problem-action-result: A Definitive Guide to the PAR Method (With Examples)


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    problem-action-result: A Definitive Guide to the PAR Method (With Examples)


    Even if you’re new to copywriting, you’ve probably heard about the PAR method. It’s one of the most commonly used techniques in content marketing and sales copy, but it can be difficult to understand at first. The good news is that once you get the hang of it and start utilizing this technique in your own work, your writing will improve dramatically. In fact, many of my successful clients have started using PAR because it helps them tell better stories while also making their content more persuasive and engaging! So what exactly is this powerful formula? And how can it help your clients’ businesses? Let’s get started.



    Problem statements are the first step in the PAR method and set the tone for your project. A problem statement should be clear, concise, and focused on one specific issue or question. It should also contain all of the following:

    • A verb that indicates an action being taken by someone or something (e.g., “to reduce”)
    • A noun describing what you’re doing (e.g., “reducing”)
    • An object that you’re acting upon (e.g., “costs”)


    The action step is the most important part of your problem-action-result statement. It’s what you do to solve the problem and achieve your result.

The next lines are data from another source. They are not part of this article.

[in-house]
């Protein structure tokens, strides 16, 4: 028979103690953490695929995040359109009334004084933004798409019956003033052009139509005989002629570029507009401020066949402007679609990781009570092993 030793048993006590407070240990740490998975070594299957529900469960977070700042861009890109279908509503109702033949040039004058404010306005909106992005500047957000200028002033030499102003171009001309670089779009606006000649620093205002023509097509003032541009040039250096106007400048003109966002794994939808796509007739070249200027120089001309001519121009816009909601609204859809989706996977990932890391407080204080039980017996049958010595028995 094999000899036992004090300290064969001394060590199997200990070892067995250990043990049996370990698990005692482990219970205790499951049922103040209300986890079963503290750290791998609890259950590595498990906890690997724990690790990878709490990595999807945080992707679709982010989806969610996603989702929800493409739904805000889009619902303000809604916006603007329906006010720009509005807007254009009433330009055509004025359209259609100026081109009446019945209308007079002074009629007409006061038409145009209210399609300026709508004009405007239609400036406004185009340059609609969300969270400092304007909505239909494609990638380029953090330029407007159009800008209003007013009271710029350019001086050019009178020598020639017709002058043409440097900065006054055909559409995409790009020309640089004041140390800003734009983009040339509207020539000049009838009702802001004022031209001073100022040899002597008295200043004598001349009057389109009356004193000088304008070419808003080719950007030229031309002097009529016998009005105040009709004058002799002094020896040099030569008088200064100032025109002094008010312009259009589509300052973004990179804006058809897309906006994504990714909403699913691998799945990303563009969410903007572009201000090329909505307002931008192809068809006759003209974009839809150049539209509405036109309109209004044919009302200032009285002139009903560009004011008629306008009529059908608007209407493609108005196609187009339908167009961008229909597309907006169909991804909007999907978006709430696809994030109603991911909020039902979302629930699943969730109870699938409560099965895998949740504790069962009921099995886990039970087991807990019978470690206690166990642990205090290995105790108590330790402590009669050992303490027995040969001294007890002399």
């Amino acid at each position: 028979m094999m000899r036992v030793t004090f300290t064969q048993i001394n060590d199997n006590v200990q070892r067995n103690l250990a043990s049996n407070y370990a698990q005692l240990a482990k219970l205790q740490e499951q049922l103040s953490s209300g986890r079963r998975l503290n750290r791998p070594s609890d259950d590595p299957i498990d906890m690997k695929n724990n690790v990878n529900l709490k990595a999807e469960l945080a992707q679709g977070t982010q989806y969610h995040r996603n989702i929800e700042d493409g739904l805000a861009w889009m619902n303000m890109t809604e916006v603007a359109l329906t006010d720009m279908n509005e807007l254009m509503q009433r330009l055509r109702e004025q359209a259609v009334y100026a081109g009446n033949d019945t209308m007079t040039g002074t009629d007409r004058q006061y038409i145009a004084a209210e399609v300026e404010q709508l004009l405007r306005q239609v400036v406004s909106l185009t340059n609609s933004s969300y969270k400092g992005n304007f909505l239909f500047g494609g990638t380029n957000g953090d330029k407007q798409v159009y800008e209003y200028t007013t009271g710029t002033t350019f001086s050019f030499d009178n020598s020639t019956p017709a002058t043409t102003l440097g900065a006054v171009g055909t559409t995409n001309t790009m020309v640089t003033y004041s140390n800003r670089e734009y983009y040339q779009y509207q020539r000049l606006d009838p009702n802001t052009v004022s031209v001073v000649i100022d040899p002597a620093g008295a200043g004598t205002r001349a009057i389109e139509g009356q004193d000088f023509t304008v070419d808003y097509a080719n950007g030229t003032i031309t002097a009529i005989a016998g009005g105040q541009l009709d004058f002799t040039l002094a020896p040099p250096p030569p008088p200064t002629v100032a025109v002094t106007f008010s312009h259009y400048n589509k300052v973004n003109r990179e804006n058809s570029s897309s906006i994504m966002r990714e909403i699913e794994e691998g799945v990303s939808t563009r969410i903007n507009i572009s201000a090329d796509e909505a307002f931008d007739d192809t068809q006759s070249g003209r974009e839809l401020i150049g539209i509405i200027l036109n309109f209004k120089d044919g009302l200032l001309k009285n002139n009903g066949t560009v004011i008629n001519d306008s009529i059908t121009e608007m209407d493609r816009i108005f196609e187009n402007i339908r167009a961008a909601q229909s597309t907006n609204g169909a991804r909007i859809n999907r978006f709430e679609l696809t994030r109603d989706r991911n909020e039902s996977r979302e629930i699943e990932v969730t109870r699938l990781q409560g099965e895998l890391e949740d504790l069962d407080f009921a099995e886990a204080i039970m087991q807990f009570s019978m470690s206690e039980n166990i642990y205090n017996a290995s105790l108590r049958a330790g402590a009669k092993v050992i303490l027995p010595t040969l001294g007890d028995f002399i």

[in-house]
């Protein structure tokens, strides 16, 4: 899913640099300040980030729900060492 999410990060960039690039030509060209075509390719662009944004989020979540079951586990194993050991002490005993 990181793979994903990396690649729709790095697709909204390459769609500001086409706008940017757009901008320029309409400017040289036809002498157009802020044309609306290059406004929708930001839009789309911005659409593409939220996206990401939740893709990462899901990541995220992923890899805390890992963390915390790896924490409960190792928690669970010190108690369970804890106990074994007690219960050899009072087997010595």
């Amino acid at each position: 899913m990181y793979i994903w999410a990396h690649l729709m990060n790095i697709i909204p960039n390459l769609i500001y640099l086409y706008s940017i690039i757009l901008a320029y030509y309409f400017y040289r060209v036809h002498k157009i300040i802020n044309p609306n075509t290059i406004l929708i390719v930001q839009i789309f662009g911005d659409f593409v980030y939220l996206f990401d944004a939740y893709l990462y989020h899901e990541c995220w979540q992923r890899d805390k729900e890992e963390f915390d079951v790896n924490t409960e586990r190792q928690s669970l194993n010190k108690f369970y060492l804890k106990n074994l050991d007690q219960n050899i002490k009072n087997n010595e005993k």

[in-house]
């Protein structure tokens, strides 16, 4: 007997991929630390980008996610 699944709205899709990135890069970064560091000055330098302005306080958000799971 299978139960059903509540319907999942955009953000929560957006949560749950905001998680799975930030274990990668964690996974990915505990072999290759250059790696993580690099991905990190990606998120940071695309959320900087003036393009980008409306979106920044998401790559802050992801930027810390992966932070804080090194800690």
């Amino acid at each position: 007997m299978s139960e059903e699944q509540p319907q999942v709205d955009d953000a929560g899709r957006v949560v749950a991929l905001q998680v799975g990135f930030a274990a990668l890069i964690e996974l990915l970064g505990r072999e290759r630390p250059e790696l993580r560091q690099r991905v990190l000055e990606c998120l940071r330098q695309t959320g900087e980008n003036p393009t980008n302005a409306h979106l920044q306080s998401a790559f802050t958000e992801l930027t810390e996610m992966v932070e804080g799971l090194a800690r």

The key to an effective action step is specificity and measurability: it has to be something you can actually do, rather than just an idea or wishful thinking. For example, “I’m going to start eating healthier” isn’t specific enough–how will you know when you’ve achieved this goal? Instead try something like “I’ll go grocery shopping tonight after work and buy fresh vegetables instead of frozen ones.”

    Your action should also be something that is under your control; if someone else controls whether or not they help out around the house (or don’t), then this won’t really work for them! For example: “My mom always forgets our family dinners because she doesn’t want me there” wouldn’t work because even though I could call her up during those times and remind her about them (which would show progress on my part), ultimately my mom still has agency over whether or not she attends these events–so while my efforts may lead somewhere positive in terms of fixing our relationship together as siblings who live apart from one another most days now due mostly due their busy schedules working full time jobs outside New York City…they won’t necessarily fix things between us entirely since there’s still room left open for improvement where communication goes down hill quickly during holiday seasons especially around Thanksgiving Day itself…


    The result is the outcome of the action. It should be measurable, realistic and specific.

    The result should also be time-bound, meaning that you can tell when you have achieved it by looking at your calendar or schedule.


    The takeaway is the most important part of the story. It’s what you want your readers to remember and apply in their own lives.

    The takeaway should be a statement that can be applied to most situations, not just yours. For example: “I learned that I need to let go of my ego and ask for help when I’m struggling.” Or: “I realized how much more productive I am when I block out distractions like social media.”


    The PAR method is a great way to structure your writing. It helps you keep your readers engaged, and it ensures that all of your points are covered.

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